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Atmospheric boundary layer (ABL) processes are important in climate, weather and air quality. A better understanding of the structure and the behavior of the ABL is required for understanding and modeling of the chemistry and dynamics of the atmosphere on all scales. Based on the systematic variations of the ABL structures over different surfaces, different lidar-based methods were developed and evaluated to determine the boundary layer height and mixing layer height over land and ocean. With Atmospheric Radiation Measurement Program (ARM) Climate Research Facility (ACRF) micropulse lidar (MPL) and radiosonde measurements, diurnal and season cycles of atmospheric boundary layer depth and the ABL vertical structure over ocean and land are analyzed. The new methods are then applied to satellite lidar measurements. The aerosol-derived global marine boundary layer heights are evaluated with marine ABL stratiform cloud top heights and results show a good agreement between them.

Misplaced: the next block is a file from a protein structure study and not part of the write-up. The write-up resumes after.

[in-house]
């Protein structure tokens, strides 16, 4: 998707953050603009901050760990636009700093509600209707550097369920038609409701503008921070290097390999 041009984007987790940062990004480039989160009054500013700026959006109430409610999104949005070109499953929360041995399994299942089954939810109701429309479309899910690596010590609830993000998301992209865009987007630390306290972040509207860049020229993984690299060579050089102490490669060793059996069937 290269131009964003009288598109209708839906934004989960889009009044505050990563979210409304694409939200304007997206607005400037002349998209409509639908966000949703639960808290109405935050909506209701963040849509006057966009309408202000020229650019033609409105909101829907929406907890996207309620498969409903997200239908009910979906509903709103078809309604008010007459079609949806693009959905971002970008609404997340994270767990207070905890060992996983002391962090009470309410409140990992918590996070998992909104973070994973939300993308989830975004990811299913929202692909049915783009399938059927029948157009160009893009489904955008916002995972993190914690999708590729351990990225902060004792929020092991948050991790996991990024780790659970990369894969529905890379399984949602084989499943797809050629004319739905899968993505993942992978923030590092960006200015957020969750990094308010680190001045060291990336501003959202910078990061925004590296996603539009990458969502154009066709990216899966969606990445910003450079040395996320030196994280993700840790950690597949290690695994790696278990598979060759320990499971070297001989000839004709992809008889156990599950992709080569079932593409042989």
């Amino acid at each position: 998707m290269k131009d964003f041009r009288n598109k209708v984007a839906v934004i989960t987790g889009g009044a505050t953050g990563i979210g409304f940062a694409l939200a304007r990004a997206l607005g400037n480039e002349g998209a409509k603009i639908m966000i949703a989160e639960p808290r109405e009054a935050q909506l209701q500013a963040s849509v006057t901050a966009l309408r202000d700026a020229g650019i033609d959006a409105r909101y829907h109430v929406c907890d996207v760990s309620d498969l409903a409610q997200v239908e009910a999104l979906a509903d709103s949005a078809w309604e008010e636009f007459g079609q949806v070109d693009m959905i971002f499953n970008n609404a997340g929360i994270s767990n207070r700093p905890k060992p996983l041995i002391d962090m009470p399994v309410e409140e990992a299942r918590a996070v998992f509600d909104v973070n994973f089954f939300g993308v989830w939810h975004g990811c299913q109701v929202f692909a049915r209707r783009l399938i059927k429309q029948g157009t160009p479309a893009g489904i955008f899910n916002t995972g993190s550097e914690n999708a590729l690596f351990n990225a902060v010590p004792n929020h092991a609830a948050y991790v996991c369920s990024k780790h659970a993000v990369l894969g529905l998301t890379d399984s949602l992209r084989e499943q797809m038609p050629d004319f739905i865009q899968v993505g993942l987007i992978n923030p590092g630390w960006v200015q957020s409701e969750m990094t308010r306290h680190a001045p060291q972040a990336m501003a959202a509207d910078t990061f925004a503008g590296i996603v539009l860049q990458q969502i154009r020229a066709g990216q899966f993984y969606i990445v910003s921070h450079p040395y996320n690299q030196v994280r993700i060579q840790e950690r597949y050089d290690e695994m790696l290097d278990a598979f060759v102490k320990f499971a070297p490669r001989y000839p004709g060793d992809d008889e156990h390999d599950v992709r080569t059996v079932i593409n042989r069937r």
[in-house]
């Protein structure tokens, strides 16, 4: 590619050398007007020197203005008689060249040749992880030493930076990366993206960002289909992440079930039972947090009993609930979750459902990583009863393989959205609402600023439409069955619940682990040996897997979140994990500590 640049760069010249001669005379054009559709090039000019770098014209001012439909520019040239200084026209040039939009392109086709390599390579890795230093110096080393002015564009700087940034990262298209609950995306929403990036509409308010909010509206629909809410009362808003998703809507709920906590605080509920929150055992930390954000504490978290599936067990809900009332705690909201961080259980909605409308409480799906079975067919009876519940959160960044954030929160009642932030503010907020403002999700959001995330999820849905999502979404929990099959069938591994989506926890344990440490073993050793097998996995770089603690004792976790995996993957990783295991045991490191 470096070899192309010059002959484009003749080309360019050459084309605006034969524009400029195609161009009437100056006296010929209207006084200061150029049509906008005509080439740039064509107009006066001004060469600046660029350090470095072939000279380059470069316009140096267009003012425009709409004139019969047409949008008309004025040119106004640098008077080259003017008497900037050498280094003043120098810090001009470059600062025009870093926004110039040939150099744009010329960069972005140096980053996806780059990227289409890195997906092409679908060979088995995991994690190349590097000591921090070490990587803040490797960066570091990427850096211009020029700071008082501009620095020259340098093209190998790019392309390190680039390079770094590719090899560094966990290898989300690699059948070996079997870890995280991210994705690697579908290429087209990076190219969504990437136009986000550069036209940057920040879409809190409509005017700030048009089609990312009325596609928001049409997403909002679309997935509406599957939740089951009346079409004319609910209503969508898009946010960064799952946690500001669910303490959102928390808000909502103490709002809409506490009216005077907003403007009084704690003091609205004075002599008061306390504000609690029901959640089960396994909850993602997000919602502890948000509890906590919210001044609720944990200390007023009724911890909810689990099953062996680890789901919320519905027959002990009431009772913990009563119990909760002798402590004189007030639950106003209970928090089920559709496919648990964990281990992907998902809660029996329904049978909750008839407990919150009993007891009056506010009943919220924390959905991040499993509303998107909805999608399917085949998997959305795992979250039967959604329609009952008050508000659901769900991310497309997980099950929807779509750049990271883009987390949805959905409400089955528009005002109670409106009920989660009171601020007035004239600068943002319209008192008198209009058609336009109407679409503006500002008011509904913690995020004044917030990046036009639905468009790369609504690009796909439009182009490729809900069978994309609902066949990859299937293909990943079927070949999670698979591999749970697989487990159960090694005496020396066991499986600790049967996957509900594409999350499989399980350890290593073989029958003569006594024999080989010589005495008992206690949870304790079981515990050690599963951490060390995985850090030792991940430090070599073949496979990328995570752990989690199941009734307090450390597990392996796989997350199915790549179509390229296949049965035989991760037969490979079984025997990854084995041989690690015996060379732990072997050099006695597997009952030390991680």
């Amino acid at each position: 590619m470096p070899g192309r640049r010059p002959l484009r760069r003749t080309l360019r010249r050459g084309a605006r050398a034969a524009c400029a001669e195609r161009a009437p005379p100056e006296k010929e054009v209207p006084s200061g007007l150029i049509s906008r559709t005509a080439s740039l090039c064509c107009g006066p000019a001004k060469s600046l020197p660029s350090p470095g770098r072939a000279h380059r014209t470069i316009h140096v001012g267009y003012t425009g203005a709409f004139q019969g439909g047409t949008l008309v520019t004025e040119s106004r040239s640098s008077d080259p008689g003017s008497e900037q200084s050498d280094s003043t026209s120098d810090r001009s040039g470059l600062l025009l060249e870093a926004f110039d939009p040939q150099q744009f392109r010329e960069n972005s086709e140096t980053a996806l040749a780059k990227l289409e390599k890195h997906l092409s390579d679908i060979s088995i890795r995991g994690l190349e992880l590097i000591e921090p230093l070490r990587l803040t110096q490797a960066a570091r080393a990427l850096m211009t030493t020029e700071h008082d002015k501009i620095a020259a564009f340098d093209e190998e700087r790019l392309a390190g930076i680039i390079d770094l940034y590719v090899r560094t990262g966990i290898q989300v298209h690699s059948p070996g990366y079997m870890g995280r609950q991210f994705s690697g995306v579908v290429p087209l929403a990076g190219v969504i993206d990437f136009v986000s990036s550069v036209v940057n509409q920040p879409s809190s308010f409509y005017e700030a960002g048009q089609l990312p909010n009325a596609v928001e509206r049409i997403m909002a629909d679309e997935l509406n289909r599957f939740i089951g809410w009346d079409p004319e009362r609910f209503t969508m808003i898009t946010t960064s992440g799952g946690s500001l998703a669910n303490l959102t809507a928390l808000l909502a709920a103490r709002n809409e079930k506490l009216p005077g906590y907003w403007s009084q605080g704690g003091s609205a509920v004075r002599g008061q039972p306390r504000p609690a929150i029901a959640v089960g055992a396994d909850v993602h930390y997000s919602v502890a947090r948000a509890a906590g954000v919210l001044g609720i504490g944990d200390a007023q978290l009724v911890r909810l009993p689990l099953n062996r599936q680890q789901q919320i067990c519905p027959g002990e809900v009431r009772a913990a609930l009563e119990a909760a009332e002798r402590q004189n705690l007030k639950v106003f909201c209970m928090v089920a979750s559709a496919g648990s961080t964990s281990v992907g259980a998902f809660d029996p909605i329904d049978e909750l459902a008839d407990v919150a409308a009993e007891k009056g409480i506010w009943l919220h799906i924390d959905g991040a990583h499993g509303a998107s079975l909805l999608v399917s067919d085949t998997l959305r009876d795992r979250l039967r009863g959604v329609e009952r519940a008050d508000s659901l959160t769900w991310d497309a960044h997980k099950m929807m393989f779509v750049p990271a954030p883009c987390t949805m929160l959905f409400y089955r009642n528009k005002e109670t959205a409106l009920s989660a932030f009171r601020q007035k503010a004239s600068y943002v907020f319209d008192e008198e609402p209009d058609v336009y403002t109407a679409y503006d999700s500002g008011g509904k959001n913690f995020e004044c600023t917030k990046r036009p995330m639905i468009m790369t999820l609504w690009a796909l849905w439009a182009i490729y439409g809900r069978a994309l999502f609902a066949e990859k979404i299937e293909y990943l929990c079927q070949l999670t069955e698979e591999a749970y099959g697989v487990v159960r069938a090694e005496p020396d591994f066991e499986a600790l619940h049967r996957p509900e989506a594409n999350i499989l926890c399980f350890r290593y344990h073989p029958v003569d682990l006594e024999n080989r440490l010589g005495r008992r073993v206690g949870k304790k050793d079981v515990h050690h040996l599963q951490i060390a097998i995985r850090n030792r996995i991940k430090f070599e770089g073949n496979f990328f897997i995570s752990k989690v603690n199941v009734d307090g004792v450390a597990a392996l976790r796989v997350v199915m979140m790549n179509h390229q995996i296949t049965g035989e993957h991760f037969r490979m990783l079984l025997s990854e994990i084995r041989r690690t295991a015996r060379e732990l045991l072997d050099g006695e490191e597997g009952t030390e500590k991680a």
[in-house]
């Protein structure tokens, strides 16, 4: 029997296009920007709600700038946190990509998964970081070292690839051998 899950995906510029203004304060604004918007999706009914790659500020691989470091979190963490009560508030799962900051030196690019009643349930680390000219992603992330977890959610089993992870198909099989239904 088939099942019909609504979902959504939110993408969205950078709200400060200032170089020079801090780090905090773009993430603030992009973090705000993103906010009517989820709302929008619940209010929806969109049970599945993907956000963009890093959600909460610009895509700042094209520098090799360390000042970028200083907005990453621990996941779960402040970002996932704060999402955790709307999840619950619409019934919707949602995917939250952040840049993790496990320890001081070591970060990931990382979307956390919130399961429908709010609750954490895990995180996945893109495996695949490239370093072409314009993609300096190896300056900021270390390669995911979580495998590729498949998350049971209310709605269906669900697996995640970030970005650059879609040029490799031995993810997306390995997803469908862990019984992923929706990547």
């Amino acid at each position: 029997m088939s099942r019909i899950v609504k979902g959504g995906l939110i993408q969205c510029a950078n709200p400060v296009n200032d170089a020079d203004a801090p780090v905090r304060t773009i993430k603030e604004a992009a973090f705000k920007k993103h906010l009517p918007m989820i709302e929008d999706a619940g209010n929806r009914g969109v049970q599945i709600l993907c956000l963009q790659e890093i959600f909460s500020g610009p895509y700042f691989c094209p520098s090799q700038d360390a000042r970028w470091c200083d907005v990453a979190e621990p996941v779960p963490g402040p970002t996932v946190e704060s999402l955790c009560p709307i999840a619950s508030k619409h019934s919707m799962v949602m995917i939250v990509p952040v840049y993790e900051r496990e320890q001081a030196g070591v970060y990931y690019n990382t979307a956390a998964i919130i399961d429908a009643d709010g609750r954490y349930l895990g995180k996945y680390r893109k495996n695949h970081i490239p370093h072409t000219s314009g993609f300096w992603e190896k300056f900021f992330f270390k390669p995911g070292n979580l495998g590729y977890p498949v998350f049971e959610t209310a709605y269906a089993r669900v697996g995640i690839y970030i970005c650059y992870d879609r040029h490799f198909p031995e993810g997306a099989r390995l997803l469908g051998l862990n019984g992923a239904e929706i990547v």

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This work is licensed under a Creative Commons Attribution 3.0 License.

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